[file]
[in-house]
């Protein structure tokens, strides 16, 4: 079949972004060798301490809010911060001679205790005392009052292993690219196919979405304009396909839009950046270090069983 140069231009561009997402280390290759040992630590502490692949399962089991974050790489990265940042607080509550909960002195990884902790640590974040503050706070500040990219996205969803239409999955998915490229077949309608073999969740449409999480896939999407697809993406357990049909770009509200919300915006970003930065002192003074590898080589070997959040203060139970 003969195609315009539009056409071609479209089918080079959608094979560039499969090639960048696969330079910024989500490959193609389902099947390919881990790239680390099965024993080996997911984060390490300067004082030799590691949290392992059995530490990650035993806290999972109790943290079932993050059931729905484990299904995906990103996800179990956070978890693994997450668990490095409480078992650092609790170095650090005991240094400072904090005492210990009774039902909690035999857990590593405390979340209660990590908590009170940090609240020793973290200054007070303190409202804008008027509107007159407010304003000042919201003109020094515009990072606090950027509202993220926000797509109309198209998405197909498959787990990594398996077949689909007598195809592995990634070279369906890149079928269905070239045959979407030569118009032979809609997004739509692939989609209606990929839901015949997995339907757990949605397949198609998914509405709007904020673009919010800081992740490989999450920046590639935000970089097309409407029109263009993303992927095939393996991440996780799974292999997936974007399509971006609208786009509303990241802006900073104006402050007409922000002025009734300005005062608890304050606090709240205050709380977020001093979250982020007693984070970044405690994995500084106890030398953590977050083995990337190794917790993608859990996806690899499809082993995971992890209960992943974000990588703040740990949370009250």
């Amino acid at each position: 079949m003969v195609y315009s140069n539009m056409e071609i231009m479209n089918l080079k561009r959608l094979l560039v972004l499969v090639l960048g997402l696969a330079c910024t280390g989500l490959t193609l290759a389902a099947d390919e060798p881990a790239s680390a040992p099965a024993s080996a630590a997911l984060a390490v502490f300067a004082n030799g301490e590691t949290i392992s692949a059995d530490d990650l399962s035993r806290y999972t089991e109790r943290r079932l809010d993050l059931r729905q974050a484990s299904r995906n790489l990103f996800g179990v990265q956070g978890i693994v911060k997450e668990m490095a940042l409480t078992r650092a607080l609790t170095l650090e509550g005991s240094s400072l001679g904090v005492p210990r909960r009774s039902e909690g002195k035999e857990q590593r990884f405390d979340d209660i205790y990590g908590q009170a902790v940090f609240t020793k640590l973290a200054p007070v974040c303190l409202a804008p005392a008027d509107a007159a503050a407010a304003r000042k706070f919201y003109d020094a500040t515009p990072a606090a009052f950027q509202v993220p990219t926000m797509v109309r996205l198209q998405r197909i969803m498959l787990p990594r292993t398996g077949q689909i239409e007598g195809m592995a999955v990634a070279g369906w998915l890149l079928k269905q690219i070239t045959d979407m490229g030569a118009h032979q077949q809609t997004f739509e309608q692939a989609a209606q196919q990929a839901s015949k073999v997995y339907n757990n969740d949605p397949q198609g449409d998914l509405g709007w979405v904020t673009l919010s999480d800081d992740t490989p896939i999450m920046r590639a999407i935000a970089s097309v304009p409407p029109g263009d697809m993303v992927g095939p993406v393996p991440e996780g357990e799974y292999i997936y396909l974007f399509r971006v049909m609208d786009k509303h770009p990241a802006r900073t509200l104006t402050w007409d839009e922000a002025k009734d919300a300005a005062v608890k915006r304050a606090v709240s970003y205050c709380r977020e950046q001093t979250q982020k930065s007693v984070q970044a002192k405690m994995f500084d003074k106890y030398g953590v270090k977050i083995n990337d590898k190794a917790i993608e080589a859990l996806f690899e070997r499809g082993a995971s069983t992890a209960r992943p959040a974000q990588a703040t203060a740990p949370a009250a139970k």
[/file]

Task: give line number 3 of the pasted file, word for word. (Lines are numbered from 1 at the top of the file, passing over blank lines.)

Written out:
């Amino acid at each position: 079949m003969v195609y315009s140069n539009m056409e071609i231009m479209n089918l080079k561009r959608l094979l560039v972004l499969v090639l960048g997402l696969a330079c910024t280390g989500l490959t193609l290759a389902a099947d390919e060798p881990a790239s680390a040992p099965a024993s080996a630590a997911l984060a390490v502490f300067a004082n030799g301490e590691t949290i392992s692949a059995d530490d990650l399962s035993r806290y999972t089991e109790r943290r079932l809010d993050l059931r729905q974050a484990s299904r995906n790489l990103f996800g179990v990265q956070g978890i693994v911060k997450e668990m490095a940042l409480t078992r650092a607080l609790t170095l650090e509550g005991s240094s400072l001679g904090v005492p210990r909960r009774s039902e909690g002195k035999e857990q590593r990884f405390d979340d209660i205790y990590g908590q009170a902790v940090f609240t020793k640590l973290a200054p007070v974040c303190l409202a804008p005392a008027d509107a007159a503050a407010a304003r000042k706070f919201y003109d020094a500040t515009p990072a606090a009052f950027q509202v993220p990219t926000m797509v109309r996205l198209q998405r197909i969803m498959l787990p990594r292993t398996g077949q689909i239409e007598g195809m592995a999955v990634a070279g369906w998915l890149l079928k269905q690219i070239t045959d979407m490229g030569a118009h032979q077949q809609t997004f739509e309608q692939a989609a209606q196919q990929a839901s015949k073999v997995y339907n757990n969740d949605p397949q198609g449409d998914l509405g709007w979405v904020t673009l919010s999480d800081d992740t490989p896939i999450m920046r590639a999407i935000a970089s097309v304009p409407p029109g263009d697809m993303v992927g095939p993406v393996p991440e996780g357990e799974y292999i997936y396909l974007f399509r971006v049909m609208d786009k509303h770009p990241a802006r900073t509200l104006t402050w007409d839009e922000a002025k009734d919300a300005a005062v608890k915006r304050a606090v709240s970003y205050c709380r977020e950046q001093t979250q982020k930065s007693v984070q970044a002192k405690m994995f500084d003074k106890y030398g953590v270090k977050i083995n990337d590898k190794a917790i993608e080589a859990l996806f690899e070997r499809g082993a995971s069983t992890a209960r992943p959040a974000q990588a703040t203060a740990p949370a009250a139970k």